by Ski Ingram

I grew up in Redondo Beach, California in the 50’s and 60’s. It was a great place to grow up. I owned a 1964 Austin Healy Sprite (English sports car) and two surf boards, a 10.2 David Takayama “Noserider” and an older board made by Greg Knoll. 

This is what my surfboard looked like

I worked at the local department stored named the May Company and in general had a pretty good life.  While working at the May Company I was noticed by one of the female managers.  I wish I could remember her name.  I don’t know why but she took me under wing and began to train me to be a department manager.  She also had a very pretty daughter who worked at store named Jane. 

One day Jane’s mother asked me to go to Los Angeles and work at the May Company during the annual sale the company had there every year.  After I told her I would, I found out that it was huge honor to be one of the two employees asked to be a part of the large warehouse sale. I was also happy to discover that she had picked her own daughter, Jane, to be the other person to go with me. 

On the first day we were to work Jane and I drove to Los Angeles in my 1964 Austin Sprite.  We became good work friends from that day on.  I found out that she had a boyfriend who didn’t like to kiss. I immediately volunteered to kiss her anytime.  There is no reason to keep you in suspense, she never did let me kiss her.  While working at the LA warehouse sale I discovered that most of the workers treated this as a way to get out of work.  Jane and I were part of the few who did work and we worked hard. 

The news of my work ethic got back to Jane’s mother.  She called me into her office and told me that she wanted me to train to be a department manager.  I was very happy. I didn’t tell her I was getting ready to go on a mission for my church in a few months.  it was during this time that I was filling out the paper work and going to all the interviews.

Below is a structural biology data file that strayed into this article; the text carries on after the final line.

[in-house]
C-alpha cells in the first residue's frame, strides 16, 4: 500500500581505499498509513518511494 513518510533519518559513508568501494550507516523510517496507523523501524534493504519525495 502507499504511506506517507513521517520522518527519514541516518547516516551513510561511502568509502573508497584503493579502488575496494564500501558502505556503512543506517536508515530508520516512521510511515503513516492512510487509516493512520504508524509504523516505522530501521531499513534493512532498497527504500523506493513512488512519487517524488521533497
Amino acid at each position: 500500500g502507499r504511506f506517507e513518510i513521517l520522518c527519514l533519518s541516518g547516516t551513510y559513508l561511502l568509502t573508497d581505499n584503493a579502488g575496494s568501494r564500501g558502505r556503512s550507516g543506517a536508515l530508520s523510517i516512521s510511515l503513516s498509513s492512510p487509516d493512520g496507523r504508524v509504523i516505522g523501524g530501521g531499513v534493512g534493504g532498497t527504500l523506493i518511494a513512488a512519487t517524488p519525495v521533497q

I was working in the Linen department and didn’t like it very much.  I finished manager training and was told that I was to take over as the manager of the Linen department.  I asked to be made the manager of the Sporting Goods department, but was told that my friend Bucky would be the new manager there. I couldn’t see myself being the manager of the Linen department so I quit work that day.

A few days later I got a job at the Sears store at the Del Amo center in Torrance.  I was working as a tire installer putting new tires on cars.  I was making pretty good money and it wasn’t very hard work.  After a few weeks one of the managers asked if someone knew how to install air shocks on a car.  I told them I did even though I had never done it in my life.  I was now the new air shock installer. I figured out how to do it and did a pretty good job.  I liked that job.  I was my own boss, working by myself and at my own pace.

I had been working at Sears for about a month, while waiting for my mission call to arrive.  One Saturday afternoon my mother called me at work and told me that I had received a letter from the US Government.  I asked her to open it and read it to me.  The letter started with the word “Greetings.”  I knew exactly what it was, my draft notice.  I would be reporting to the Induction Center in Los Angeles two weeks later on September 9, 1969. I hung up the phone, walked over to where my boss was standing and told him that I had been drafted.  I quit work that very minute.